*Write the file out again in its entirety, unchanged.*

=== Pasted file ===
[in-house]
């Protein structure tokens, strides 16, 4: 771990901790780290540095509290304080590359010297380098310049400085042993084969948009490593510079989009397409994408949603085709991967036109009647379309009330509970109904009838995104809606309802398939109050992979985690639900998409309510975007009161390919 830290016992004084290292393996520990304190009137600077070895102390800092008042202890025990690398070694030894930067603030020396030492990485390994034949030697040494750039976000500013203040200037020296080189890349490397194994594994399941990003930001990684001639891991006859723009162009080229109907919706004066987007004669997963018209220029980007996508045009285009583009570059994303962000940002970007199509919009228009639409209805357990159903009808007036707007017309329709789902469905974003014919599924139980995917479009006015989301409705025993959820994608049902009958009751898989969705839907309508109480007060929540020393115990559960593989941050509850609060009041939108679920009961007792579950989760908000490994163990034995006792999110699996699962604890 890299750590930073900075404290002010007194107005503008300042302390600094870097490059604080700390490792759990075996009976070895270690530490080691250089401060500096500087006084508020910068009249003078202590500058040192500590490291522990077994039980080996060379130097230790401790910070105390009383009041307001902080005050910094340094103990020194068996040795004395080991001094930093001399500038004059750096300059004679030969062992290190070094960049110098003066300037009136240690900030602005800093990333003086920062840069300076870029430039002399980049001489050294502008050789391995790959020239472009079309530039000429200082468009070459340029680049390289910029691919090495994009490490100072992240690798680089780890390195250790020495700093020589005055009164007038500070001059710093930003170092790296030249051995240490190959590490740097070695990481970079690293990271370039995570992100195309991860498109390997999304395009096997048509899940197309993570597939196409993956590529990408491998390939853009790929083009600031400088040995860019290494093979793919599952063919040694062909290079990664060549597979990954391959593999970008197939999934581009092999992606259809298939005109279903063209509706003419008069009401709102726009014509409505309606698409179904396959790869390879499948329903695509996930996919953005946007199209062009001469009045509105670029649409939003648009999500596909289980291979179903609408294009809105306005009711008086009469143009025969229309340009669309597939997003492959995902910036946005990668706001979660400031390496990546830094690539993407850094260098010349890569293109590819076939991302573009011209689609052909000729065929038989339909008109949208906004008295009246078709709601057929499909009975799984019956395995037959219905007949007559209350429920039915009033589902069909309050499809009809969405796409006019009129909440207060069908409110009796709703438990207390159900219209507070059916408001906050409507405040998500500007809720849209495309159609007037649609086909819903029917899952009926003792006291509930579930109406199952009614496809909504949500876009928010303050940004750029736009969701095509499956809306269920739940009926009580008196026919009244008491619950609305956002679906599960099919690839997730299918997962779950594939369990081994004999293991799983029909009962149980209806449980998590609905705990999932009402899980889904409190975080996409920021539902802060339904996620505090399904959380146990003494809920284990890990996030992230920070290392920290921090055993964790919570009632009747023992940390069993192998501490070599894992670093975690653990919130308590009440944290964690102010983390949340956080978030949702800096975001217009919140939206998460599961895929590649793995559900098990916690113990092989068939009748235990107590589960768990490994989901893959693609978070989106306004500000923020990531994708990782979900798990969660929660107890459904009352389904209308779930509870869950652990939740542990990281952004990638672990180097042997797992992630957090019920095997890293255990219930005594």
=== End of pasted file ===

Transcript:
[in-house]
């Protein structure tokens, strides 16, 4: 771990901790780290540095509290304080590359010297380098310049400085042993084969948009490593510079989009397409994408949603085709991967036109009647379309009330509970109904009838995104809606309802398939109050992979985690639900998409309510975007009161390919 830290016992004084290292393996520990304190009137600077070895102390800092008042202890025990690398070694030894930067603030020396030492990485390994034949030697040494750039976000500013203040200037020296080189890349490397194994594994399941990003930001990684001639891991006859723009162009080229109907919706004066987007004669997963018209220029980007996508045009285009583009570059994303962000940002970007199509919009228009639409209805357990159903009808007036707007017309329709789902469905974003014919599924139980995917479009006015989301409705025993959820994608049902009958009751898989969705839907309508109480007060929540020393115990559960593989941050509850609060009041939108679920009961007792579950989760908000490994163990034995006792999110699996699962604890 890299750590930073900075404290002010007194107005503008300042302390600094870097490059604080700390490792759990075996009976070895270690530490080691250089401060500096500087006084508020910068009249003078202590500058040192500590490291522990077994039980080996060379130097230790401790910070105390009383009041307001902080005050910094340094103990020194068996040795004395080991001094930093001399500038004059750096300059004679030969062992290190070094960049110098003066300037009136240690900030602005800093990333003086920062840069300076870029430039002399980049001489050294502008050789391995790959020239472009079309530039000429200082468009070459340029680049390289910029691919090495994009490490100072992240690798680089780890390195250790020495700093020589005055009164007038500070001059710093930003170092790296030249051995240490190959590490740097070695990481970079690293990271370039995570992100195309991860498109390997999304395009096997048509899940197309993570597939196409993956590529990408491998390939853009790929083009600031400088040995860019290494093979793919599952063919040694062909290079990664060549597979990954391959593999970008197939999934581009092999992606259809298939005109279903063209509706003419008069009401709102726009014509409505309606698409179904396959790869390879499948329903695509996930996919953005946007199209062009001469009045509105670029649409939003648009999500596909289980291979179903609408294009809105306005009711008086009469143009025969229309340009669309597939997003492959995902910036946005990668706001979660400031390496990546830094690539993407850094260098010349890569293109590819076939991302573009011209689609052909000729065929038989339909008109949208906004008295009246078709709601057929499909009975799984019956395995037959219905007949007559209350429920039915009033589902069909309050499809009809969405796409006019009129909440207060069908409110009796709703438990207390159900219209507070059916408001906050409507405040998500500007809720849209495309159609007037649609086909819903029917899952009926003792006291509930579930109406199952009614496809909504949500876009928010303050940004750029736009969701095509499956809306269920739940009926009580008196026919009244008491619950609305956002679906599960099919690839997730299918997962779950594939369990081994004999293991799983029909009962149980209806449980998590609905705990999932009402899980889904409190975080996409920021539902802060339904996620505090399904959380146990003494809920284990890990996030992230920070290392920290921090055993964790919570009632009747023992940390069993192998501490070599894992670093975690653990919130308590009440944290964690102010983390949340956080978030949702800096975001217009919140939206998460599961895929590649793995559900098990916690113990092989068939009748235990107590589960768990490994989901893959693609978070989106306004500000923020990531994708990782979900798990969660929660107890459904009352389904209308779930509870869950652990939740542990990281952004990638672990180097042997797992992630957090019920095997890293255990219930005594």